You’re right, and we’re doing the opposite. This is our first venue out of Melbourne, which is a coup to the Gold Coast. Why the Gold Coast? I think, why not? Our food definitely resonates with this climate. It’s wholefood that’s light, refreshing and good for you. Everyone assumed Jimmy Grants was going to go to Sydney next. Yeah, we’ll get to Sydney one day. But a lot of it sometimes isn’t theories or business plans or numbers – it’s got to come from my gut and when I came here for the first time, I felt something. I visit many sites where it just doesn’t feel right – but we’ve got it right here.

What drew you to be part of The Kitchens?
The Kitchens and QIC know what I am all about. What’s in here (in The Kitchens) is quality, and people that actually care about what they do. I just had breakfast upstairs at Honeyeater and it was beautiful. That could be sitting in any great city in the world. The thing is that we’ve all got to make sure we’re at that level here, it’s our responsibility, and it’s exciting. That’s what we want. We’re not the big Melbourne boys walking into town – it’s not that at all. We respect the local operators, the people and the produce here. This is a takeaway shop – this ain’t the press club, this ain’t Gazi or Hellenic, this is Jimmy Grants and its what I want all Aussies to eat. I don’t want them to eat processed, bad food that’s not good for us. I think I have a responsibility, I’m not saying I am going to change to world, but I do have a responsibility to give people great food. That’s what we’re doing here.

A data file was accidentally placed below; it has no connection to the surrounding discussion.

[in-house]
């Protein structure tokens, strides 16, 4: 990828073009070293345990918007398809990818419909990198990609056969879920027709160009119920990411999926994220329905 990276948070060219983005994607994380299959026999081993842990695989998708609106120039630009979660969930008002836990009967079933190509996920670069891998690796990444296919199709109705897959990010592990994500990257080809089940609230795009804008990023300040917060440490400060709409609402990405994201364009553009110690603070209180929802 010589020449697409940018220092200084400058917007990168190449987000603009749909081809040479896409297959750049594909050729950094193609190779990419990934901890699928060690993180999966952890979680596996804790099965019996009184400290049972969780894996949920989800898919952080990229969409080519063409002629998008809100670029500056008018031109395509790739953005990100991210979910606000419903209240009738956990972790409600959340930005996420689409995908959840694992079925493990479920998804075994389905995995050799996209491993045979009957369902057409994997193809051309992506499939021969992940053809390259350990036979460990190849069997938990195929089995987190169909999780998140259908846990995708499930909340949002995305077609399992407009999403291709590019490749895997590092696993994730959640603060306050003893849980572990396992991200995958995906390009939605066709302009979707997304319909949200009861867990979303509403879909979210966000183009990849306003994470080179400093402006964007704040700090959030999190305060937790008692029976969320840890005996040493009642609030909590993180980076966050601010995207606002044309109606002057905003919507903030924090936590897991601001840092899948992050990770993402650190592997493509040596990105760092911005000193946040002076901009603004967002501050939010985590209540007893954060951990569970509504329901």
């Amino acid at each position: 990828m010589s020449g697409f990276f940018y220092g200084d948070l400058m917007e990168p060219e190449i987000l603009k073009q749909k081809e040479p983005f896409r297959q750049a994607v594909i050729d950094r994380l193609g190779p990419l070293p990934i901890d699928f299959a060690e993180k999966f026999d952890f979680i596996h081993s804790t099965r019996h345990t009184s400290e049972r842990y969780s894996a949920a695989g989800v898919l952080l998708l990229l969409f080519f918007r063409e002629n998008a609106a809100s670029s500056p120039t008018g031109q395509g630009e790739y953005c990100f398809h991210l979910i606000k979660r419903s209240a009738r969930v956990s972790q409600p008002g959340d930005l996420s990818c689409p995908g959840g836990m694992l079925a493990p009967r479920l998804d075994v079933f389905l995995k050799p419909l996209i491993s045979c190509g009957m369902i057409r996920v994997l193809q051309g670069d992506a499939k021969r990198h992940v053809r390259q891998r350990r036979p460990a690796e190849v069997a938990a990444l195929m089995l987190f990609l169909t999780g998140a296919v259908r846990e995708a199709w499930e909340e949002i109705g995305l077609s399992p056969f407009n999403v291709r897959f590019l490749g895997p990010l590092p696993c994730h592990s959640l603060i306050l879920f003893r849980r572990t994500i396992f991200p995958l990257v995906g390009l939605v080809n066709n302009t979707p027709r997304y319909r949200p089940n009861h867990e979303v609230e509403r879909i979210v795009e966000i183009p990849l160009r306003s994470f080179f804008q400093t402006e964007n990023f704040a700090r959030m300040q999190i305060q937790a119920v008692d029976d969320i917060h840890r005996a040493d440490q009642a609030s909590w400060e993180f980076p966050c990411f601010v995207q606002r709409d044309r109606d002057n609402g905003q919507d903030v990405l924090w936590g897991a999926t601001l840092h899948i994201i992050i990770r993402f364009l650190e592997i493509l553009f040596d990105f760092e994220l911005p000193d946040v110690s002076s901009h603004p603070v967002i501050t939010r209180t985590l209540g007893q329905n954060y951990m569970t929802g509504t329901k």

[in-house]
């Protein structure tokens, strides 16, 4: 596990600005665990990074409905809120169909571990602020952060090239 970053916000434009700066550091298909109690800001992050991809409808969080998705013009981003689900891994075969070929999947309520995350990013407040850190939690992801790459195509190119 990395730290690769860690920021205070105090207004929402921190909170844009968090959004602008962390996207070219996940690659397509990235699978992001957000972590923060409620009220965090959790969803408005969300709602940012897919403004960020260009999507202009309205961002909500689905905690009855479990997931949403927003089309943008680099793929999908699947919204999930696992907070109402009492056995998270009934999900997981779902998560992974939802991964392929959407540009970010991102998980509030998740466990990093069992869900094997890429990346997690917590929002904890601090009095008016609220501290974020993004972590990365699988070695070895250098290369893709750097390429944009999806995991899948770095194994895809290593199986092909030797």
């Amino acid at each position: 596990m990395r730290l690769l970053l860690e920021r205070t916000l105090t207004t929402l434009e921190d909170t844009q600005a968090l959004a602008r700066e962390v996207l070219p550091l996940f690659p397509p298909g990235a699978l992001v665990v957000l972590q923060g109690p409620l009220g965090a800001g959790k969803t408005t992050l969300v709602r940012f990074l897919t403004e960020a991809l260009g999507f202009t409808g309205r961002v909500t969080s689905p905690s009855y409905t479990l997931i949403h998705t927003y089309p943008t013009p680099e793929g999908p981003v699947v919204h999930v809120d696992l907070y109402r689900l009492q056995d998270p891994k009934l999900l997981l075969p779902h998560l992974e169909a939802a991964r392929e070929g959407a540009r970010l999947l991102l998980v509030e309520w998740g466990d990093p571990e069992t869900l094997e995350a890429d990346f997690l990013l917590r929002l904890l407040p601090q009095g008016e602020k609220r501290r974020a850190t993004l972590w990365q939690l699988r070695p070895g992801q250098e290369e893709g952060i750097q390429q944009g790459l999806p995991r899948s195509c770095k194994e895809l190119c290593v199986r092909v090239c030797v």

Give us an insight into the Jimmy Grants culture?
There is a little bit of Jimmy in all of us. We’re all immigrants of some description, and that’s what my Dad was called when he came to Australia, Jimmy Grant – you remove the J and it’s ‘immigrant’. But that’s what we’re about – community and really imparting our culture. In saying that, I am not too concerned about the customer as such, my sole mission is giving the staff the dream, giving the staff something to walk away with. That’s why I am here. If I look after my staff, then they’ll look after our customers. We have 11 venues, we serve thousands of customers per day – I can’t look after every single one. But, if I know I can culturally add value to my staff, which is my responsibility, then the rest will come.